On m’a fait passé ce tutoriel il y a quelque temps, il vient d’un site de partage de fichier assez connu dans le milieu.
Je rip mes CD pour deux raisons :

  1. Avoir une copie numérique au cas où mon CD ne soit plus lisible
  2. Pouvoir l’écouter grâce à mon serveur de musique avec mes appareils squeezebox.

Le texte est en anglais, je ne l’ai pas traduit.

Summary

This guide is an introduction that will teach you to configure XLD correctly, to rip a CD, and to check ripping (extraction) logs for a good CD rip. It is intended primarily as a beginners’ guide, so some more advanced features are (currently) omitted.

The official software page describes XLD:
X Lossless Decoder (XLD) is a tool for Mac OS X that is able to decode/convert/play various ‘lossless’ audio files. The supported audio files can be split into some tracks with cue sheet when decoding. It works on Mac OS X 10.3 and later. XLD is Universal Binary, so it runs natively on both Intel Macs and PPC Macs.

We STRONGLY recommends version 20100704 (04 July 2010) or newer. If you are using an older version, then go to XLD menu > Check for Updates to make sure you have the latest version.

This guide was made using the latest version of XLD available at the time. XLD version 20130720 (144.0). Placement of options may vary depending on the version, but the options required to create a proper configuration remains the same.

Download

XLD Application

Download XLD builds and source code from the following links:

Logchecker Plugin

an Automator Application
There are several methods of adding LogChecker functionality.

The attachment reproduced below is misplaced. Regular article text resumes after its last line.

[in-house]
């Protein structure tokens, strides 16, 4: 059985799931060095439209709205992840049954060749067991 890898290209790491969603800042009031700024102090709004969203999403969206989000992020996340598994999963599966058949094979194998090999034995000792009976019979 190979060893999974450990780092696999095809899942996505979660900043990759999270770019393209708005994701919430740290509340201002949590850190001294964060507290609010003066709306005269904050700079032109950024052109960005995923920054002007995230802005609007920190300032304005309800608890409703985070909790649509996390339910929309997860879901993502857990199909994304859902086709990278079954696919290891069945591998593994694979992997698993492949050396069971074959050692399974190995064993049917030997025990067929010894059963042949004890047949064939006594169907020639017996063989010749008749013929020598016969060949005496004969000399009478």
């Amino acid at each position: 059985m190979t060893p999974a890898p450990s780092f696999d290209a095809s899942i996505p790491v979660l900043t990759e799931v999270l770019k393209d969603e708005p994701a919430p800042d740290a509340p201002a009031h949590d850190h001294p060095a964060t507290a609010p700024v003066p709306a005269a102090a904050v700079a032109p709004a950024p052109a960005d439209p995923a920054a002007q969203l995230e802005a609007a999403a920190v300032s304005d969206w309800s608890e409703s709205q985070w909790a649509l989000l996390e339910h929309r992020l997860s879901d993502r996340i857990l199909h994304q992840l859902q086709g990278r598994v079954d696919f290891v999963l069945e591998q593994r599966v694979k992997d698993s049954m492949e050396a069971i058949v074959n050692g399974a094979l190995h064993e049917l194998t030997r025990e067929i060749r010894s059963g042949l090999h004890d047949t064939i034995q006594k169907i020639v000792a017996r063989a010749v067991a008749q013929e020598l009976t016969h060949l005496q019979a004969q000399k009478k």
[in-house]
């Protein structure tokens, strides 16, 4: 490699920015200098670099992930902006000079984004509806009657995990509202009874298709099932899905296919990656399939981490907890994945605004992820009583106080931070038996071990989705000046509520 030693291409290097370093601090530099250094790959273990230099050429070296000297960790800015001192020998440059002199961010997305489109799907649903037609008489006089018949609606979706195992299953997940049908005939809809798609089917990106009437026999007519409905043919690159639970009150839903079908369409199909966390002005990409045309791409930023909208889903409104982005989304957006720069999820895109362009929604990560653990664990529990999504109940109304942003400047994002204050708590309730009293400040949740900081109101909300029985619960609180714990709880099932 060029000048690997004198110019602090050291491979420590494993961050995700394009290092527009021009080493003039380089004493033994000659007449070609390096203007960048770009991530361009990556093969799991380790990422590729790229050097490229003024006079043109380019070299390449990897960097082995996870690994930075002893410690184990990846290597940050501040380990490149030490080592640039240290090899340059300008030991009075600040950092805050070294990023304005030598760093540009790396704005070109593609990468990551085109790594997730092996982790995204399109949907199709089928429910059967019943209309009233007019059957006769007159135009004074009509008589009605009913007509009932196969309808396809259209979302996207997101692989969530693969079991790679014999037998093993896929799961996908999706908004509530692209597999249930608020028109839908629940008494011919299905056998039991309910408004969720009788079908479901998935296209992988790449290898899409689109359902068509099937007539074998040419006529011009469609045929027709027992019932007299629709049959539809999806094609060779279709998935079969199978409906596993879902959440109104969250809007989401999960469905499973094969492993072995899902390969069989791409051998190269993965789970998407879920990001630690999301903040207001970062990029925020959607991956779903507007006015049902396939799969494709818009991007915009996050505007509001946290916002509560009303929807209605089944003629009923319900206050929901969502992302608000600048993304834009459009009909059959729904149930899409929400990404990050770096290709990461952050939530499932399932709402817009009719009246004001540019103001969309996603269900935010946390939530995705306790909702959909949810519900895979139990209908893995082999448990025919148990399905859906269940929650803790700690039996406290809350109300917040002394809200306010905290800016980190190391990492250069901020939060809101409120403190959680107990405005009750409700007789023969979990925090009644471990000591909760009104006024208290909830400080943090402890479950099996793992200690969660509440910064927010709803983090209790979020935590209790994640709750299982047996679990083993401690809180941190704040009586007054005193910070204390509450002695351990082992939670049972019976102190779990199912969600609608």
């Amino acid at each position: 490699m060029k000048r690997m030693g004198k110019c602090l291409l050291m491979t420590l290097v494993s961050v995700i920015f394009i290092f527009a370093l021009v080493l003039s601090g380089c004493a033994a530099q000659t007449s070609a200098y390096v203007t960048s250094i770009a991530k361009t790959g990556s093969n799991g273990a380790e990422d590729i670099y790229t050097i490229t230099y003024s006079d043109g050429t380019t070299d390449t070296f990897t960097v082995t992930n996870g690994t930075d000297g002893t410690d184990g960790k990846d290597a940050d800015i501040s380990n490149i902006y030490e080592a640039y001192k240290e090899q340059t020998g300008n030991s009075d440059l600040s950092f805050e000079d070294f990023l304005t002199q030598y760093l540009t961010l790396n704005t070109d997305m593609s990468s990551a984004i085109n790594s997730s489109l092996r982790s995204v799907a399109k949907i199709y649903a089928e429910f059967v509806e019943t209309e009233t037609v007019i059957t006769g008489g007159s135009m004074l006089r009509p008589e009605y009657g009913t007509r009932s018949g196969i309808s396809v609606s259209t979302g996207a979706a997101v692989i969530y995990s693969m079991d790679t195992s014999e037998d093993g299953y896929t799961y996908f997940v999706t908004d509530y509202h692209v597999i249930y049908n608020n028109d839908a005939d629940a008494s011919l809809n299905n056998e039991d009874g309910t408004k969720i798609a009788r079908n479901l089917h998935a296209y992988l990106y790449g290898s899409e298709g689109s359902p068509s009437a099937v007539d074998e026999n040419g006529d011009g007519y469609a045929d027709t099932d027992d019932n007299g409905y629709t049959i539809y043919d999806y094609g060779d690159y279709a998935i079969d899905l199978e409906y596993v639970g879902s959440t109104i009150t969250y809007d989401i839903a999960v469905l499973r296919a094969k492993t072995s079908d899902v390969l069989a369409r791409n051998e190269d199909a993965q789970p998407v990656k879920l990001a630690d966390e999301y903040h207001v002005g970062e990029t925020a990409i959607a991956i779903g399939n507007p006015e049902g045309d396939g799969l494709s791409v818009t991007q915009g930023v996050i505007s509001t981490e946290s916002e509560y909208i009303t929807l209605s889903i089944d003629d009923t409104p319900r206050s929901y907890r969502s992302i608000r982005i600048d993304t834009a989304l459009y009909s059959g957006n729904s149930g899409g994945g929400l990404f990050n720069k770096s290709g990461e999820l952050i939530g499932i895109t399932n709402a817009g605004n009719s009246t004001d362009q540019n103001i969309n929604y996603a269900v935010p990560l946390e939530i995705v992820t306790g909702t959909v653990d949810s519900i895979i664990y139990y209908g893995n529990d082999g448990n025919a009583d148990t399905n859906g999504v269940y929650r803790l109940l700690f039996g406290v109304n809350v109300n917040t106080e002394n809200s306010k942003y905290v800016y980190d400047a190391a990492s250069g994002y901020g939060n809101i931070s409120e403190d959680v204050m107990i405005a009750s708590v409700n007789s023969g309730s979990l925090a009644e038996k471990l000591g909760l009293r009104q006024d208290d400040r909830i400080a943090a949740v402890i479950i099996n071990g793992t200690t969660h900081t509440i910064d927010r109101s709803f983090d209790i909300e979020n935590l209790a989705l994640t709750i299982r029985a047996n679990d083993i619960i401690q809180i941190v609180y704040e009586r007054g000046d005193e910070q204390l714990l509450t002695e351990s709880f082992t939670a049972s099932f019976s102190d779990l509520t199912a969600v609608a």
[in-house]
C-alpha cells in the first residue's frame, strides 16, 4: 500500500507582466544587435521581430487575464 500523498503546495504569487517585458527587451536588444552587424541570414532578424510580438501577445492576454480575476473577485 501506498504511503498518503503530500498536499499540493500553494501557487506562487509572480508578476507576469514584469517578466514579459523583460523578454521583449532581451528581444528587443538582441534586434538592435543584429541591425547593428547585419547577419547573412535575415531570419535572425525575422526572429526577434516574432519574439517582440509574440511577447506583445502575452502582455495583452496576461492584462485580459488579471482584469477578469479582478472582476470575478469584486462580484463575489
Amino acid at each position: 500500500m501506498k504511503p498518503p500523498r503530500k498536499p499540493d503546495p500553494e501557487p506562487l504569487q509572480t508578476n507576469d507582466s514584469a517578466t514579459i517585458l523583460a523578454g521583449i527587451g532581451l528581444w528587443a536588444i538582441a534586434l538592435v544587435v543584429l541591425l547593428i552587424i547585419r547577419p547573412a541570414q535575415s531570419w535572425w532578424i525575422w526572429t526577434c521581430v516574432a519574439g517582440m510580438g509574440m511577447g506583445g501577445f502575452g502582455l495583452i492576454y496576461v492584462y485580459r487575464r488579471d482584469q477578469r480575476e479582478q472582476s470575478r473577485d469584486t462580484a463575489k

1. You can manually apply the plugin by putting the XLDLogChecker.bundle file into ~/Library/Application Support/XLD/PlugIns. You can go to this folder by using the « Go to Folder » option (cmd+shft+G) from within Finder and pasting the full path into the resulting text box. You can obtain this file via the XLDLogChecker-20121222.zip file from any of the sites listed above.
  2. Alternately, you can download and run  that will download the file and install the bundle file for you. (ad-filed mirror: )

Once installed properly, you will see an option for « Log Checker » under the XLD menu. You will most likely have to restart XLD for the Log Checker to take effect.

Configuration

It is very important to properly configure XLD for lossless (FLAC) rips so that the ripping log will score 100% on the logchecker. This guide will also cover encoding lossy formats (such as MP3), as well.

1. After checking for updates go to XLD menu > Preferences, or hit Command-, (Command is the key with the Apple logo).

xld-1-preferences

We will configure the General settings tab with the assumption that you will rip a disc to FLAC (and then transcode the FLAC files to MP3 if you desire).

xld-2-general

  1. The Output directory is set manually each time you rip a disc. If you wish to have a default directory for transcoding, then you may set it now.
  2. Set Character encoding of cuesheet to Unicode (UTF-8).
  3. Check the Automatically check for updates box. XLD will check for new versions whenever it is launched. The XLD developer frequently releases updates, so checking this box is highly recommended.
  4. The Maximum #Threads setting is the number of simultaneous audio conversions that XLD will perform. If you have a multi-processor or multi-core Mac, you should change this setting from 2 to however many your system has. It should be set automatically.